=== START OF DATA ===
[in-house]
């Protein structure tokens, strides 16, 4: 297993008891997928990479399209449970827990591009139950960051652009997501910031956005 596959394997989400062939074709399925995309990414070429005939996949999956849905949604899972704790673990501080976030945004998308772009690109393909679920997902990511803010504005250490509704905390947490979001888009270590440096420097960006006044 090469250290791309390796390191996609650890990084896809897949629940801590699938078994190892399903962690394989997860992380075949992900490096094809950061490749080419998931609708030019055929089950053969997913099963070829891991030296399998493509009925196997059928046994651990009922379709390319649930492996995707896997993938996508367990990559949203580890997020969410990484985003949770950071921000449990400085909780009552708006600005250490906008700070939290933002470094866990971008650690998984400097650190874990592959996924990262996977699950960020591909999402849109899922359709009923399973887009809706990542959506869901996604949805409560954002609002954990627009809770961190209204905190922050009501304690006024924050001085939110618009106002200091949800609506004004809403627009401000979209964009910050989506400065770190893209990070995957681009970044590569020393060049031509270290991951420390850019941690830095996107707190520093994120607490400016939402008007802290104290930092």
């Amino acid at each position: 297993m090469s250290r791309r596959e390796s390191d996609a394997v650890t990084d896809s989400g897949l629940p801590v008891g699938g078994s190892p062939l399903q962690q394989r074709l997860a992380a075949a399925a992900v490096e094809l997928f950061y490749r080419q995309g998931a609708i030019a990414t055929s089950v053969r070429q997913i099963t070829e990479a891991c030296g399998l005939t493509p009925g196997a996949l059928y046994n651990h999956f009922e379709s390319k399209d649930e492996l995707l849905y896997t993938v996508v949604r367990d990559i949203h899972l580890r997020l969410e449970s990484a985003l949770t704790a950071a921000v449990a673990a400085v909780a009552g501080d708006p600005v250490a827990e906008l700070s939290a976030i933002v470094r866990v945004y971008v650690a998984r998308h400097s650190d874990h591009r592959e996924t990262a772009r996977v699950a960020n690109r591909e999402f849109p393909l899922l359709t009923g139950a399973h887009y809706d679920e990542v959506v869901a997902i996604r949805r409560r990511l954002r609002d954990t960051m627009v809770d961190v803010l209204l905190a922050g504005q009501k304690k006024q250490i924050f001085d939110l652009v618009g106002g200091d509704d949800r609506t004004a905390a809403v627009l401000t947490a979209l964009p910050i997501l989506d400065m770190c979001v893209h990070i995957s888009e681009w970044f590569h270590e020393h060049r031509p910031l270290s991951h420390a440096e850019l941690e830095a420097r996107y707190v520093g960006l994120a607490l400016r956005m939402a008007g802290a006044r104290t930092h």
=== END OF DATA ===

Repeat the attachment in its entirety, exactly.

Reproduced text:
[in-house]
């Protein structure tokens, strides 16, 4: 297993008891997928990479399209449970827990591009139950960051652009997501910031956005 596959394997989400062939074709399925995309990414070429005939996949999956849905949604899972704790673990501080976030945004998308772009690109393909679920997902990511803010504005250490509704905390947490979001888009270590440096420097960006006044 090469250290791309390796390191996609650890990084896809897949629940801590699938078994190892399903962690394989997860992380075949992900490096094809950061490749080419998931609708030019055929089950053969997913099963070829891991030296399998493509009925196997059928046994651990009922379709390319649930492996995707896997993938996508367990990559949203580890997020969410990484985003949770950071921000449990400085909780009552708006600005250490906008700070939290933002470094866990971008650690998984400097650190874990592959996924990262996977699950960020591909999402849109899922359709009923399973887009809706990542959506869901996604949805409560954002609002954990627009809770961190209204905190922050009501304690006024924050001085939110618009106002200091949800609506004004809403627009401000979209964009910050989506400065770190893209990070995957681009970044590569020393060049031509270290991951420390850019941690830095996107707190520093994120607490400016939402008007802290104290930092």
């Amino acid at each position: 297993m090469s250290r791309r596959e390796s390191d996609a394997v650890t990084d896809s989400g897949l629940p801590v008891g699938g078994s190892p062939l399903q962690q394989r074709l997860a992380a075949a399925a992900v490096e094809l997928f950061y490749r080419q995309g998931a609708i030019a990414t055929s089950v053969r070429q997913i099963t070829e990479a891991c030296g399998l005939t493509p009925g196997a996949l059928y046994n651990h999956f009922e379709s390319k399209d649930e492996l995707l849905y896997t993938v996508v949604r367990d990559i949203h899972l580890r997020l969410e449970s990484a985003l949770t704790a950071a921000v449990a673990a400085v909780a009552g501080d708006p600005v250490a827990e906008l700070s939290a976030i933002v470094r866990v945004y971008v650690a998984r998308h400097s650190d874990h591009r592959e996924t990262a772009r996977v699950a960020n690109r591909e999402f849109p393909l899922l359709t009923g139950a399973h887009y809706d679920e990542v959506v869901a997902i996604r949805r409560r990511l954002r609002d954990t960051m627009v809770d961190v803010l209204l905190a922050g504005q009501k304690k006024q250490i924050f001085d939110l652009v618009g106002g200091d509704d949800r609506t004004a905390a809403v627009l401000t947490a979209l964009p910050i997501l989506d400065m770190c979001v893209h990070i995957s888009e681009w970044f590569h270590e020393h060049r031509p910031l270290s991951h420390a440096e850019l941690e830095a420097r996107y707190v520093g960006l994120a607490l400016r956005m939402a008007g802290a006044r104290t930092h």